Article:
This month we invited Dr Miles Rogish, Consultant Clinical Psychologist at The Disabilities Trust, to give us his personal take on the research he has been doing on compassion focused therapy.

“Having worked most of my professional career in acquired brain injury rehabilitation, challenging behaviours in the people we serve has always been an aspect of my work. I have also asked myself how to better support the staff I work with when they are the target of challenging behaviour. Having seen many great staff members burn out from stress when working with particularly challenging behaviours and talking to them about this, their rationale was often around ‘behaviours not changing’, ‘nothing working’, ‘not feeling safe’, or ‘not understanding why the behaviours were occurring’. I was first exposed to Compassion Focused Therapy (CFT) in the mid to late 2000s.

This is a third wave psychological intervention technique rooted in the analysis of our basic motivational systems, like living in groups, and care for kin, for example [1]. I was immediately impressed with the simplicity it brought to the understanding of someone’s behaviour and noticed how easily it could be adapted to explaining challenging behaviour (formulation). I was also impressed at how CFT could be used to help staff understand their own emotional responses to stressful work.

When I started working as the Consultant Clinical Psychologist at York House in 2014, I decided to try and use CFT to help staff manage the stress they experienced when working with challenging behaviour. I started by developing and piloting a CFT-based stress management program for staff. My outcome measures did not show any impact of the training on staff perception of challenging behaviour, but a few members of staff began discussing how my CFT-based formulations had changed their attitude towards a number of patients. I found case study evidence where, after sharing the CFT-informed formulations that explained the development and maintenance of challenging behaviour in a service user and guided staff through how to manage their own behaviours and emotions in response to these behaviours, staff reported becoming less frightened of the service user and engaged better.

From this insight, I have embarked on a research and improvement program aimed at evaluating the impact of CFT-informed formulations on staff working with challenging behaviour. The first study at York House found that this approach allowed staff to feel reassured about their own feelings, sometimes distressing, feelings, when working with challenging behaviour. They found that the CFT components provided an accessible and an easy way to understand behaviours in service users, and that the training allowed them to establish practice and interactions that felt natural and could be generalised across service users. [2].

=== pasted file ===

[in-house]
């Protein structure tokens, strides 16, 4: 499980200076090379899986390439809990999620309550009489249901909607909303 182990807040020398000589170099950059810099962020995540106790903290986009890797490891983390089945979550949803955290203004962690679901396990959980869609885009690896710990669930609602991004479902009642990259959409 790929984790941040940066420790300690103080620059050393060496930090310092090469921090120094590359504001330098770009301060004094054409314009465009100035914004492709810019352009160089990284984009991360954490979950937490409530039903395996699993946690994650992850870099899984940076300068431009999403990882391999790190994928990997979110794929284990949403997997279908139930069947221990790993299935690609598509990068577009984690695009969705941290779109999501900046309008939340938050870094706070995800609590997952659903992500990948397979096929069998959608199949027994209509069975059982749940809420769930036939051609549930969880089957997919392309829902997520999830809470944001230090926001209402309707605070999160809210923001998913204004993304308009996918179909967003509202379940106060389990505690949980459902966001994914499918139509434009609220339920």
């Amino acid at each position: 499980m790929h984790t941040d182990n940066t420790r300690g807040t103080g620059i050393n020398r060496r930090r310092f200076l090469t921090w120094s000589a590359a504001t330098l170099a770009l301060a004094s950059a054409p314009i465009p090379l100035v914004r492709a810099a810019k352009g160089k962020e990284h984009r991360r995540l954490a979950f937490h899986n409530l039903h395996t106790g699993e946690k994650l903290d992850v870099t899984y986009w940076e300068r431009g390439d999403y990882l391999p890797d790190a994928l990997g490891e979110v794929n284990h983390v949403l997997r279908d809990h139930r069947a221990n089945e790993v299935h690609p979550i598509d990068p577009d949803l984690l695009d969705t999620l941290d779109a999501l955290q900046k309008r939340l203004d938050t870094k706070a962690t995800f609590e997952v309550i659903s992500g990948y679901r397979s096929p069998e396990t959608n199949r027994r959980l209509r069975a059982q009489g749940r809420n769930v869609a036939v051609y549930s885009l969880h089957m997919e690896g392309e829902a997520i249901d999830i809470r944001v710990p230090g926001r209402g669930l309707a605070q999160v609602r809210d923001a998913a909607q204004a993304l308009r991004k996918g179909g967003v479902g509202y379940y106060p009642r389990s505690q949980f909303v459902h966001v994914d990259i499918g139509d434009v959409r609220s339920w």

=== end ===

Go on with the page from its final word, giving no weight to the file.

This study was since repeated with similar results. In response to the pandemic, we also looked at the impact of online versus face-to-face CFT based training and tutoring. Staff found both helpful but expressed a preference for face-to-face as this provided optimal opportunity for questions, discussion and peer support.

We have also replicated the study in a community-based service (Daniel Yorath House) and the results are currently being analysed.

The overall positive results of all of these studies motivated me to develop a basic introduction to CFT informed neurobehavioural formulation that will be rolled-out across the Disabilities Trust. The aim is to see if providing a basic framework that gives an understanding of common presentations that challenge can help staff can recognise motivation in others and their own natural reactions, thereby enabling them to better manage stress.”


[1] Gilbert, P. (2014). The origins and nature of compassion focused therapy. British Journal of Clinical Psychology, 53(1), 6-41.

[2] Kerr, B., Bonnick, E. Aimulajiang, Y. & Rogish, M. et al. (2022) Using compassion focused therapy-based formulation to improve staff support; an interpretive phenomenological analysis. Manuscript submitted for publication. Department of Psychology. University of York